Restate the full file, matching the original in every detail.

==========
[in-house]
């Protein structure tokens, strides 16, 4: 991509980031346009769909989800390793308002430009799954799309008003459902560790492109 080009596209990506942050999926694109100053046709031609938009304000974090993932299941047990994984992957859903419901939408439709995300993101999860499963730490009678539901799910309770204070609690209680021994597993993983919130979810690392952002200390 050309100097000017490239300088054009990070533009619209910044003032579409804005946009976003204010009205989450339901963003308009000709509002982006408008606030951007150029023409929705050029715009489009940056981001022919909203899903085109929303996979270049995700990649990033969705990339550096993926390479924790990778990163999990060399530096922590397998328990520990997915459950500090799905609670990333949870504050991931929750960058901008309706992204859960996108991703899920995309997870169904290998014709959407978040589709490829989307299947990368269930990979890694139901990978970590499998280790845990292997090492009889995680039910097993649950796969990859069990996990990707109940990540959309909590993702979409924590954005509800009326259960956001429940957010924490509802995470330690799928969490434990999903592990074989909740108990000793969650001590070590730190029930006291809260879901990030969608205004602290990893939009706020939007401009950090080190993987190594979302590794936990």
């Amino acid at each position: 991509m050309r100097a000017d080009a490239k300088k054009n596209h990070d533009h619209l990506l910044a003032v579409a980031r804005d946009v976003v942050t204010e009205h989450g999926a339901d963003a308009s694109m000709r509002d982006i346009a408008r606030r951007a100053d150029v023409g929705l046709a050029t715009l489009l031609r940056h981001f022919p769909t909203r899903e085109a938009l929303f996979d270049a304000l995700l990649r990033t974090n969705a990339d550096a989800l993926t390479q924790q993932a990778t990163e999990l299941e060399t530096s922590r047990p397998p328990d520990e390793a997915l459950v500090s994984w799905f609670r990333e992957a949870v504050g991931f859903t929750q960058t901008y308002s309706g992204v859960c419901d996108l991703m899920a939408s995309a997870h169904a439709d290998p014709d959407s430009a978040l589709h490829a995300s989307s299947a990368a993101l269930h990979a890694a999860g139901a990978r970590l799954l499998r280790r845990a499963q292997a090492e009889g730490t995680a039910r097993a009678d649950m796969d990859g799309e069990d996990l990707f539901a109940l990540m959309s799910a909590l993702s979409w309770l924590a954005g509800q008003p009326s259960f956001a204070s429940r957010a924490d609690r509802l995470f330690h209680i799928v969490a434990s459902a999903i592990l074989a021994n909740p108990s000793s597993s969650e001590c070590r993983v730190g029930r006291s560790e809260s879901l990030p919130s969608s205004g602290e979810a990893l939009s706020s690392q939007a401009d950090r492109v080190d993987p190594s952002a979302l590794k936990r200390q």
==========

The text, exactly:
[in-house]
């Protein structure tokens, strides 16, 4: 991509980031346009769909989800390793308002430009799954799309008003459902560790492109 080009596209990506942050999926694109100053046709031609938009304000974090993932299941047990994984992957859903419901939408439709995300993101999860499963730490009678539901799910309770204070609690209680021994597993993983919130979810690392952002200390 050309100097000017490239300088054009990070533009619209910044003032579409804005946009976003204010009205989450339901963003308009000709509002982006408008606030951007150029023409929705050029715009489009940056981001022919909203899903085109929303996979270049995700990649990033969705990339550096993926390479924790990778990163999990060399530096922590397998328990520990997915459950500090799905609670990333949870504050991931929750960058901008309706992204859960996108991703899920995309997870169904290998014709959407978040589709490829989307299947990368269930990979890694139901990978970590499998280790845990292997090492009889995680039910097993649950796969990859069990996990990707109940990540959309909590993702979409924590954005509800009326259960956001429940957010924490509802995470330690799928969490434990999903592990074989909740108990000793969650001590070590730190029930006291809260879901990030969608205004602290990893939009706020939007401009950090080190993987190594979302590794936990």
């Amino acid at each position: 991509m050309r100097a000017d080009a490239k300088k054009n596209h990070d533009h619209l990506l910044a003032v579409a980031r804005d946009v976003v942050t204010e009205h989450g999926a339901d963003a308009s694109m000709r509002d982006i346009a408008r606030r951007a100053d150029v023409g929705l046709a050029t715009l489009l031609r940056h981001f022919p769909t909203r899903e085109a938009l929303f996979d270049a304000l995700l990649r990033t974090n969705a990339d550096a989800l993926t390479q924790q993932a990778t990163e999990l299941e060399t530096s922590r047990p397998p328990d520990e390793a997915l459950v500090s994984w799905f609670r990333e992957a949870v504050g991931f859903t929750q960058t901008y308002s309706g992204v859960c419901d996108l991703m899920a939408s995309a997870h169904a439709d290998p014709d959407s430009a978040l589709h490829a995300s989307s299947a990368a993101l269930h990979a890694a999860g139901a990978r970590l799954l499998r280790r845990a499963q292997a090492e009889g730490t995680a039910r097993a009678d649950m796969d990859g799309e069990d996990l990707f539901a109940l990540m959309s799910a909590l993702s979409w309770l924590a954005g509800q008003p009326s259960f956001a204070s429940r957010a924490d609690r509802l995470f330690h209680i799928v969490a434990s459902a999903i592990l074989a021994n909740p108990s000793s597993s969650e001590c070590r993983v730190g029930r006291s560790e809260s879901l990030p919130s969608s205004g602290e979810a990893l939009s706020s690392q939007a401009d950090r492109v080190d993987p190594s952002a979302l590794k936990r200390q």